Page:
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2 Japanese companies aim to fund 30% of Turkish nuclear project

TOKYO -- Mitsubishi Heavy Industries and trading house Itochu are working on a deal to take a combined stake of 30% in a nuclear plant project in Turkey, seeking opportunities abroad amid a dearth of new business at home.

     In the 2 trillion yen ($15.8 billion) project, the Japanese duo and French power utility GDF Suez are expected to hold a combined interest of 51% in a joint venture that will build and operate a nuclear plant in the Black Sea city of Sinop.

     Mitsubishi Heavy and Itochu are considering owning about 15% each in the company, or about 180 billion yen in all. The percentage and the total cost of the project may change after a feasibility study.

     Under an agreement between the Japanese and Turkish governments, financing will consist of 70% lending and 30% equity. The Turkish side will take a 49% stake in the joint venture, with state-owned power company EUAS holding shares. Of the remaining 51%, the French company will hold 21% and the Japanese side 30%.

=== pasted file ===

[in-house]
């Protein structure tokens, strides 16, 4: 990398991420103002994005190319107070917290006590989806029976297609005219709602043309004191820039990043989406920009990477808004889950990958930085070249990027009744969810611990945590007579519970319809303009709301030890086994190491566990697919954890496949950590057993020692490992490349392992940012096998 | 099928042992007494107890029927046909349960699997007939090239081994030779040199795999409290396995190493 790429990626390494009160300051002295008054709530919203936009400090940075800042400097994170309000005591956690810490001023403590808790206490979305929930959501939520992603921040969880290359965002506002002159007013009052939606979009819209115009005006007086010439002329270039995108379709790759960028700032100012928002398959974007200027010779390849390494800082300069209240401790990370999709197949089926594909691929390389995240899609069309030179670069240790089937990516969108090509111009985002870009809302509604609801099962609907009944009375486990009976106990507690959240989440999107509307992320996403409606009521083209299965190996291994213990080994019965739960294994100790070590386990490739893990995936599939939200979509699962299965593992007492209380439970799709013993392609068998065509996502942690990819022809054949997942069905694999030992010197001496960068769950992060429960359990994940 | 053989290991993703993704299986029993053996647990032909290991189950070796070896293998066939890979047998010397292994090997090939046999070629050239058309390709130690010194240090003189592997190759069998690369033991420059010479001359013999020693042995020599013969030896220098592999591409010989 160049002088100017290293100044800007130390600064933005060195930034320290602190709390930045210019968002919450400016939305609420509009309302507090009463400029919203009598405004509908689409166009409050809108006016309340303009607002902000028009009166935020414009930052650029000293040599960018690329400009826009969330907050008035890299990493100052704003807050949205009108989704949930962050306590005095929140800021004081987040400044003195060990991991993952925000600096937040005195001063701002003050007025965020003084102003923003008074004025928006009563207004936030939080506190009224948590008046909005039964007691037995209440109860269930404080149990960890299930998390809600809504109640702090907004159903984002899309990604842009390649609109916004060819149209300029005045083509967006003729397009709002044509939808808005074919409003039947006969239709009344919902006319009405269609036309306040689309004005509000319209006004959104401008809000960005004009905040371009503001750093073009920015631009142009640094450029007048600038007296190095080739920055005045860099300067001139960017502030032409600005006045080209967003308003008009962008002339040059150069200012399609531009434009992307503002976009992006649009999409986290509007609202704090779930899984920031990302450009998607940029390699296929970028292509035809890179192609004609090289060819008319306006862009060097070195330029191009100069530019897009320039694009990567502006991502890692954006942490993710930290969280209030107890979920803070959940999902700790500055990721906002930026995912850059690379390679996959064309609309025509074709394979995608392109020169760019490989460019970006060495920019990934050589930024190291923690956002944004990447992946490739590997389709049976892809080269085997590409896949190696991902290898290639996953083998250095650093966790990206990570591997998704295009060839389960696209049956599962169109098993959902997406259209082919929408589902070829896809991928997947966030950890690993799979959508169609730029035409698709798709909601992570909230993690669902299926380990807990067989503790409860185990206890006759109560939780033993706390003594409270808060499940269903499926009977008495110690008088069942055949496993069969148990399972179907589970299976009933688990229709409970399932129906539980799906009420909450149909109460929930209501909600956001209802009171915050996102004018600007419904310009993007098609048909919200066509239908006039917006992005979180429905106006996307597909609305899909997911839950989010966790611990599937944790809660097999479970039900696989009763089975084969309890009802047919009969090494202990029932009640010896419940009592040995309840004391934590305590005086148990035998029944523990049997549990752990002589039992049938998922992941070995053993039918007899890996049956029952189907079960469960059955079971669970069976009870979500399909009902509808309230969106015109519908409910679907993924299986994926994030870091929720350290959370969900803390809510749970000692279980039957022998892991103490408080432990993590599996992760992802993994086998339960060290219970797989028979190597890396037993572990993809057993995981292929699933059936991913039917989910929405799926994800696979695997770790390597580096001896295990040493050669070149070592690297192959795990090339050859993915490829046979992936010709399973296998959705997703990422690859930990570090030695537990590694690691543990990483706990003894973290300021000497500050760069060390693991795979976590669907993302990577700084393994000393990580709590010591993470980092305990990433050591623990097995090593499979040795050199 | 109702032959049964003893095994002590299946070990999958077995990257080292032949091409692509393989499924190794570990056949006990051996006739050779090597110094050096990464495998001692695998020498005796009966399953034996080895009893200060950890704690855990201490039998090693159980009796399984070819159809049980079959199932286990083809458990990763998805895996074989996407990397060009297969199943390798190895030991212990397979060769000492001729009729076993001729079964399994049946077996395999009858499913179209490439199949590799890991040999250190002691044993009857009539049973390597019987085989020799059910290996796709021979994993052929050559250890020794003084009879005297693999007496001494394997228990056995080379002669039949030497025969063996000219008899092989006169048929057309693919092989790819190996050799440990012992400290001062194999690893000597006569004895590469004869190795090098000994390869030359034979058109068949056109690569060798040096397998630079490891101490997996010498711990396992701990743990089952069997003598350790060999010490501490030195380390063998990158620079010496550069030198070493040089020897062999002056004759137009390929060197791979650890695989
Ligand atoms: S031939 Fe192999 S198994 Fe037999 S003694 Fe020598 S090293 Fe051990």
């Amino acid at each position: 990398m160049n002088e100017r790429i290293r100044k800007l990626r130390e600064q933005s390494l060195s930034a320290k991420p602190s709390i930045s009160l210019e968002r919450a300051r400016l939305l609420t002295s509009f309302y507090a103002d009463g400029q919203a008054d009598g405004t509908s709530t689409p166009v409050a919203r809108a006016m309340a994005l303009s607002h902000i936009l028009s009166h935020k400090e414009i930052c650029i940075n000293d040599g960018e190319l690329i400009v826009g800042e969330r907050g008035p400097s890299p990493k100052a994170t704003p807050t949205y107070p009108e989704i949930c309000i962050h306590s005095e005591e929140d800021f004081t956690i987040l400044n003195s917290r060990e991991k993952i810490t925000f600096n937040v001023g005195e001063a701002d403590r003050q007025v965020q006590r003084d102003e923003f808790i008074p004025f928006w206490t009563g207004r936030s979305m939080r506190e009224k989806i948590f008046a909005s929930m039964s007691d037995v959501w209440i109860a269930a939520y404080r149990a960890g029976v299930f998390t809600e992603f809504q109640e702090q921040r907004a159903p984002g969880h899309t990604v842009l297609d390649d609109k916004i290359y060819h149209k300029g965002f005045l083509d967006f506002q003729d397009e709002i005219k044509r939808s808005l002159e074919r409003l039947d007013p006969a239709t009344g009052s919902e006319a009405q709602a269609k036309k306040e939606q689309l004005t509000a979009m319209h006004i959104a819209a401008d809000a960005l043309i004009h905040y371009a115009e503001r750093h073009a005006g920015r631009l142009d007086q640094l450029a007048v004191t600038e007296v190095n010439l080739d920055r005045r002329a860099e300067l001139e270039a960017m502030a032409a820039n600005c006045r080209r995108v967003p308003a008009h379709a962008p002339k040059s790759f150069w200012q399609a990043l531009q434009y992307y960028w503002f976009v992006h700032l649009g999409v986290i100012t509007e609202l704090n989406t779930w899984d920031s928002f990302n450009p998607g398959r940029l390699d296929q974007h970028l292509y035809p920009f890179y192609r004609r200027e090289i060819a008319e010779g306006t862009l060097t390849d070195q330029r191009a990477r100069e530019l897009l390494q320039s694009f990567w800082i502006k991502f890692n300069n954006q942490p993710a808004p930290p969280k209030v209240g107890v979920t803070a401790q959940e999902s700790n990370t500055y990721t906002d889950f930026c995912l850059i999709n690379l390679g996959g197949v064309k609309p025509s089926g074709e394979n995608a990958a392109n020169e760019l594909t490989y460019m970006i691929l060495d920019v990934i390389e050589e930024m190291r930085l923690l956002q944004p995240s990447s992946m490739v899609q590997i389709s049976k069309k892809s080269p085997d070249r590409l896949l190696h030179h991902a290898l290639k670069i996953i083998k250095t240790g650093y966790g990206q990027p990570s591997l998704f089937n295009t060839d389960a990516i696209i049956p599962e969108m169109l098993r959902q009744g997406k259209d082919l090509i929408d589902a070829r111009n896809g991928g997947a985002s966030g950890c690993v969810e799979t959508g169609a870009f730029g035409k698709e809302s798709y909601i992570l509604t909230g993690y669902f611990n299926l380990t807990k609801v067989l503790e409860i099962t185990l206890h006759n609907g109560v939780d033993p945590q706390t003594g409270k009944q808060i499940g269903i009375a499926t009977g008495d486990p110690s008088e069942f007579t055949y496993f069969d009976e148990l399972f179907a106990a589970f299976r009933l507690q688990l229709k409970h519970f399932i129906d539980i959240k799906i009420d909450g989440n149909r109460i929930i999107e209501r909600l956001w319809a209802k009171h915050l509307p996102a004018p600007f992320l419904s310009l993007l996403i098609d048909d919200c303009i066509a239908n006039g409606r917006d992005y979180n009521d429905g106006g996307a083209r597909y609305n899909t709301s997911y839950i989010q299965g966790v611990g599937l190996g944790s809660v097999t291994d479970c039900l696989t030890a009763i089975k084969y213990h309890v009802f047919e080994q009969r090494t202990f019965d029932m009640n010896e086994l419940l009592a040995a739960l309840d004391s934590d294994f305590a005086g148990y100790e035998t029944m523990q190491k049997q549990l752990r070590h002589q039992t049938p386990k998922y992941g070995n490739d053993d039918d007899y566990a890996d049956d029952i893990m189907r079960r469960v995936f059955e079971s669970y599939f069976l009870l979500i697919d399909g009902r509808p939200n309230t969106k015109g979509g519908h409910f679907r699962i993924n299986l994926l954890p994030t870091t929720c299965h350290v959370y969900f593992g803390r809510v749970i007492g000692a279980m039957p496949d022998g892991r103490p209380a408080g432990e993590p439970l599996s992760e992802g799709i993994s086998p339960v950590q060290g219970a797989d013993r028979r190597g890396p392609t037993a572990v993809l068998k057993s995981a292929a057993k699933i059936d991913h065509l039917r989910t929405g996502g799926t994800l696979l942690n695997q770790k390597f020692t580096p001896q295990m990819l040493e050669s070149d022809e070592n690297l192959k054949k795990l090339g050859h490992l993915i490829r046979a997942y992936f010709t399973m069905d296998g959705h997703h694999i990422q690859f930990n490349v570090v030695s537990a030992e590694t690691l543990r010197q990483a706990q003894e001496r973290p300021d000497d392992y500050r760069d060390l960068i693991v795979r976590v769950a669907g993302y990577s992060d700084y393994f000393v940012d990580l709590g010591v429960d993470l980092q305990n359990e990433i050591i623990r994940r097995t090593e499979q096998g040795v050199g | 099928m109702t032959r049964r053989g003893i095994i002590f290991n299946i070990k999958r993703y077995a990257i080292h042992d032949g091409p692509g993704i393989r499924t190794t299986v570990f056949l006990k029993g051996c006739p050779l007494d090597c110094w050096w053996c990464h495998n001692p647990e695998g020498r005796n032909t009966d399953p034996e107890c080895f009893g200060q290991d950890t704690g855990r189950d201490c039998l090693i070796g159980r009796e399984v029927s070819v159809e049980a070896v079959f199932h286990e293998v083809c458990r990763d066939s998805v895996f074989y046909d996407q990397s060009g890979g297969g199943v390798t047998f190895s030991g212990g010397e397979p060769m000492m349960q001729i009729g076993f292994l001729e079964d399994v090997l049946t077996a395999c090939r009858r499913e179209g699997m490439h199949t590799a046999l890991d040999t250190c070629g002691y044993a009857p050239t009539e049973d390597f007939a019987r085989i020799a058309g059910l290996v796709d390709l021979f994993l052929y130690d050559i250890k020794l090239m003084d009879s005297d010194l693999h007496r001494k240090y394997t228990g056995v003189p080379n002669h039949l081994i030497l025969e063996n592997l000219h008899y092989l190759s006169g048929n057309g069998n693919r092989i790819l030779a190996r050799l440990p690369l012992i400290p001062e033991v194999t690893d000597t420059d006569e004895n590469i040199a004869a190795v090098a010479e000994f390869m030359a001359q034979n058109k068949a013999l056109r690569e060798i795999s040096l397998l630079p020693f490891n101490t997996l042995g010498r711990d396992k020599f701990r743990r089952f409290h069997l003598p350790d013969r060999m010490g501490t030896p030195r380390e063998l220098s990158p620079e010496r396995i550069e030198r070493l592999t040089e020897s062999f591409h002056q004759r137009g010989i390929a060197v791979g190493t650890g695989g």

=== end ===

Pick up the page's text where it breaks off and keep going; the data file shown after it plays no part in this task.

Each reactor will cost about 500 billion yen to build. If all goes according to plan, construction will begin as early as 2017 to build a total of four reactors. The first would begin operation in 2023 and the last in 2028.

     The joint venture will repay the investments with revenue from electricity sales. A 20-year agreement with a Turkish utility calls for average prices of 10.8 cents to 10.83 cents per kilowatt-hour.

     Mitsubishi Heavy aims to raise overall sales to 5 trillion yen in fiscal 2017, up 1 trillion yen from fiscal 2014, under its latest three-year business plan.

     The deal will mark the company's first foray into operating nuclear plants, a step beyond its traditional role of just selling machinery and equipment. Mitsubishi Heavy aims to maintain its nuclear-related technical capabilities by landing business beyond the stagnant Japanese market.


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